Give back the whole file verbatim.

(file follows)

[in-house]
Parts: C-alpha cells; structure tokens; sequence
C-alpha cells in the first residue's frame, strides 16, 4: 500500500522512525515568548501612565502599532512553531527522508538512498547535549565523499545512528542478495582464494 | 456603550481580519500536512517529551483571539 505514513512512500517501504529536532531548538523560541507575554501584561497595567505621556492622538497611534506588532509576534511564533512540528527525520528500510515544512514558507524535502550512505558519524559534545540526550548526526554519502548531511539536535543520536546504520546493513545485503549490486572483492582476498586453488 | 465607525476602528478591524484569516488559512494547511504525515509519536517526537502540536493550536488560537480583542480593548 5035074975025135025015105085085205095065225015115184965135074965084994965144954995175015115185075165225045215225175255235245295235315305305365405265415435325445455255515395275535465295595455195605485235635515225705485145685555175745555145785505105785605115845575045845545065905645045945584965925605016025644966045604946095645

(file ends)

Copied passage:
[in-house]
Parts: C-alpha cells; structure tokens; sequence
C-alpha cells in the first residue's frame, strides 16, 4: 500500500522512525515568548501612565502599532512553531527522508538512498547535549565523499545512528542478495582464494 | 456603550481580519500536512517529551483571539 505514513512512500517501504529536532531548538523560541507575554501584561497595567505621556492622538497611534506588532509576534511564533512540528527525520528500510515544512514558507524535502550512505558519524559534545540526550548526526554519502548531511539536535543520536546504520546493513545485503549490486572483492582476498586453488 | 465607525476602528478591524484569516488559512494547511504525515509519536517526537502540536493550536488560537480583542480593548 5035074975025135025015105085085205095065225015115184965135074965084994965144954995175015115185075165225045215225175255235245295235315305305365405265415435325445455255515395275535465295595455195605485235635515225705485145685555175745555145785505105785605115845575045845545065905645045945584965925605016025644966045604946095645